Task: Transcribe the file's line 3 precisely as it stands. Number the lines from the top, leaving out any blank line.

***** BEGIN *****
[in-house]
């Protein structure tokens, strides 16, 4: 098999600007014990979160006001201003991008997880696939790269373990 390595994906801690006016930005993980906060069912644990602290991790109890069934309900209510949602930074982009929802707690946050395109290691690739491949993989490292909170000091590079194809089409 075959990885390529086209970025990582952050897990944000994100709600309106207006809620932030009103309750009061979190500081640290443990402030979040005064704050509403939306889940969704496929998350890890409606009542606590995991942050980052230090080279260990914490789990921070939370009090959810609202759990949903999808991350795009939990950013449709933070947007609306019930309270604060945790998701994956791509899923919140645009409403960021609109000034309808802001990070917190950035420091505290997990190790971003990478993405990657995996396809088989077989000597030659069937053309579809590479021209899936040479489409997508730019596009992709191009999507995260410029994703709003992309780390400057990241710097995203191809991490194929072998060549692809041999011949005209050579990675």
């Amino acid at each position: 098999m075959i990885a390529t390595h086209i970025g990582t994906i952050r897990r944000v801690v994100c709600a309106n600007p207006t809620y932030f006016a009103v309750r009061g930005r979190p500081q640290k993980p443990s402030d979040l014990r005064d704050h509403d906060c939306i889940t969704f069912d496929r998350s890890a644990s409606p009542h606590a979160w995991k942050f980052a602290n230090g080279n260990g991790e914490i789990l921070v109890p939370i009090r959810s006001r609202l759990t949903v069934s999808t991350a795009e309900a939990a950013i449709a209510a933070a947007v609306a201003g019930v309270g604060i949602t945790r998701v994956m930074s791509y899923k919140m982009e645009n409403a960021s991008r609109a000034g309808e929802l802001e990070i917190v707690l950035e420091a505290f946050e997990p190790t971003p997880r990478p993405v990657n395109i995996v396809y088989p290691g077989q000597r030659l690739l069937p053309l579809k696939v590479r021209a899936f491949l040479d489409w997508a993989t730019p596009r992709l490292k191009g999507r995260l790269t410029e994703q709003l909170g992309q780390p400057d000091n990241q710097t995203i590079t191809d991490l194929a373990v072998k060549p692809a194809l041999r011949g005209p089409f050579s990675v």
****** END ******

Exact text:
């Amino acid at each position: 098999m075959i990885a390529t390595h086209i970025g990582t994906i952050r897990r944000v801690v994100c709600a309106n600007p207006t809620y932030f006016a009103v309750r009061g930005r979190p500081q640290k993980p443990s402030d979040l014990r005064d704050h509403d906060c939306i889940t969704f069912d496929r998350s890890a644990s409606p009542h606590a979160w995991k942050f980052a602290n230090g080279n260990g991790e914490i789990l921070v109890p939370i009090r959810s006001r609202l759990t949903v069934s999808t991350a795009e309900a939990a950013i449709a209510a933070a947007v609306a201003g019930v309270g604060i949602t945790r998701v994956m930074s791509y899923k919140m982009e645009n409403a960021s991008r609109a000034g309808e929802l802001e990070i917190v707690l950035e420091a505290f946050e997990p190790t971003p997880r990478p993405v990657n395109i995996v396809y088989p290691g077989q000597r030659l690739l069937p053309l579809k696939v590479r021209a899936f491949l040479d489409w997508a993989t730019p596009r992709l490292k191009g999507r995260l790269t410029e994703q709003l909170g992309q780390p400057d000091n990241q710097t995203i590079t191809d991490l194929a373990v072998k060549p692809a194809l041999r011949g005209p089409f050579s990675v």